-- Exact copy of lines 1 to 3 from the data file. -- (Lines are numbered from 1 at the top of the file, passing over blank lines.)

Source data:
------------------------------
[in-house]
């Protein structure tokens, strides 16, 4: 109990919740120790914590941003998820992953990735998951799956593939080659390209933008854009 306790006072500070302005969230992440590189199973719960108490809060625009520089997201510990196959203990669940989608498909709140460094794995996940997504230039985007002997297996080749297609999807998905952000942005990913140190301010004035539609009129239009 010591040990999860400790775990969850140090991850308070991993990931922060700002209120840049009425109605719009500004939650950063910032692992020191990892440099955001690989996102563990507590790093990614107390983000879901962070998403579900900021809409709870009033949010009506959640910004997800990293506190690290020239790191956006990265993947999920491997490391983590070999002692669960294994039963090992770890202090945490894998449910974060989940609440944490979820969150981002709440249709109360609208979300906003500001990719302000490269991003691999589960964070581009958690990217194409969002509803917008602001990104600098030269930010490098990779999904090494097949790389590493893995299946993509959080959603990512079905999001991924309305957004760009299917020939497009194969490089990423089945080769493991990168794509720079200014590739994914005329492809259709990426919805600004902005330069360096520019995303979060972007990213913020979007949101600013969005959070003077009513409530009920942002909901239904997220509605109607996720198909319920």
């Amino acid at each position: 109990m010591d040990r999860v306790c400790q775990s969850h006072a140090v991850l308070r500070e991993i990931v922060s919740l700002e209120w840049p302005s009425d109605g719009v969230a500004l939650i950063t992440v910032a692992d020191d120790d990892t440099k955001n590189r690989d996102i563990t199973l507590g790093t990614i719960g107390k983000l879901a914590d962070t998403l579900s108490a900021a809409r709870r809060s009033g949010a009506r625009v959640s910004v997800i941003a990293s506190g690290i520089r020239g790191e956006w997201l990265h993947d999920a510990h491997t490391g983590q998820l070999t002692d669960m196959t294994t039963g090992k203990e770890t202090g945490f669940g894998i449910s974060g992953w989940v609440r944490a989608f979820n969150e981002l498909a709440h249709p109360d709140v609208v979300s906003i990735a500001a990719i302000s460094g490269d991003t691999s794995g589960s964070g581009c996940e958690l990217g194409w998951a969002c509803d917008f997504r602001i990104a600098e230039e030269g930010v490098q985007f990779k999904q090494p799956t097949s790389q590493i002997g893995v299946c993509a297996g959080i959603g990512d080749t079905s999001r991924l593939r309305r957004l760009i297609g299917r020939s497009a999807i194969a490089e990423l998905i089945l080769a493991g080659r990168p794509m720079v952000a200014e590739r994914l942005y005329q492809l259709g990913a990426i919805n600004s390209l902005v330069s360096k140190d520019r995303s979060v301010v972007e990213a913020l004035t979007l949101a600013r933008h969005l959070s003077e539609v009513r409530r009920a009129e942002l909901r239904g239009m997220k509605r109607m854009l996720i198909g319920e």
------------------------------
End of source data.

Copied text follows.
[in-house]
């Protein structure tokens, strides 16, 4: 109990919740120790914590941003998820992953990735998951799956593939080659390209933008854009 306790006072500070302005969230992440590189199973719960108490809060625009520089997201510990196959203990669940989608498909709140460094794995996940997504230039985007002997297996080749297609999807998905952000942005990913140190301010004035539609009129239009 010591040990999860400790775990969850140090991850308070991993990931922060700002209120840049009425109605719009500004939650950063910032692992020191990892440099955001690989996102563990507590790093990614107390983000879901962070998403579900900021809409709870009033949010009506959640910004997800990293506190690290020239790191956006990265993947999920491997490391983590070999002692669960294994039963090992770890202090945490894998449910974060989940609440944490979820969150981002709440249709109360609208979300906003500001990719302000490269991003691999589960964070581009958690990217194409969002509803917008602001990104600098030269930010490098990779999904090494097949790389590493893995299946993509959080959603990512079905999001991924309305957004760009299917020939497009194969490089990423089945080769493991990168794509720079200014590739994914005329492809259709990426919805600004902005330069360096520019995303979060972007990213913020979007949101600013969005959070003077009513409530009920942002909901239904997220509605109607996720198909319920």
């Amino acid at each position: 109990m010591d040990r999860v306790c400790q775990s969850h006072a140090v991850l308070r500070e991993i990931v922060s919740l700002e209120w840049p302005s009425d109605g719009v969230a500004l939650i950063t992440v910032a692992d020191d120790d990892t440099k955001n590189r690989d996102i563990t199973l507590g790093t990614i719960g107390k983000l879901a914590d962070t998403l579900s108490a900021a809409r709870r809060s009033g949010a009506r625009v959640s910004v997800i941003a990293s506190g690290i520089r020239g790191e956006w997201l990265h993947d999920a510990h491997t490391g983590q998820l070999t002692d669960m196959t294994t039963g090992k203990e770890t202090g945490f669940g894998i449910s974060g992953w989940v609440r944490a989608f979820n969150e981002l498909a709440h249709p109360d709140v609208v979300s906003i990735a500001a990719i302000s460094g490269d991003t691999s794995g589960s964070g581009c996940e958690l990217g194409w998951a969002c509803d917008f997504r602001i990104a600098e230039e030269g930010v490098q985007f990779k999904q090494p799956t097949s790389q590493i002997g893995v299946c993509a297996g959080i959603g990512d080749t079905s999001r991924l593939r309305r957004l760009i297609g299917r020939s497009a999807i194969a490089e990423l998905i089945l080769a493991g080659r990168p794509m720079v952000a200014e590739r994914l942005y005329q492809l259709g990913a990426i919805n600004s390209l902005v330069s360096k140190d520019r995303s979060v301010v972007e990213a913020l004035t979007l949101a600013r933008h969005l959070s003077e539609v009513r409530r009920a009129e942002l909901r239904g239009m997220k509605r109607m854009l996720i198909g319920e």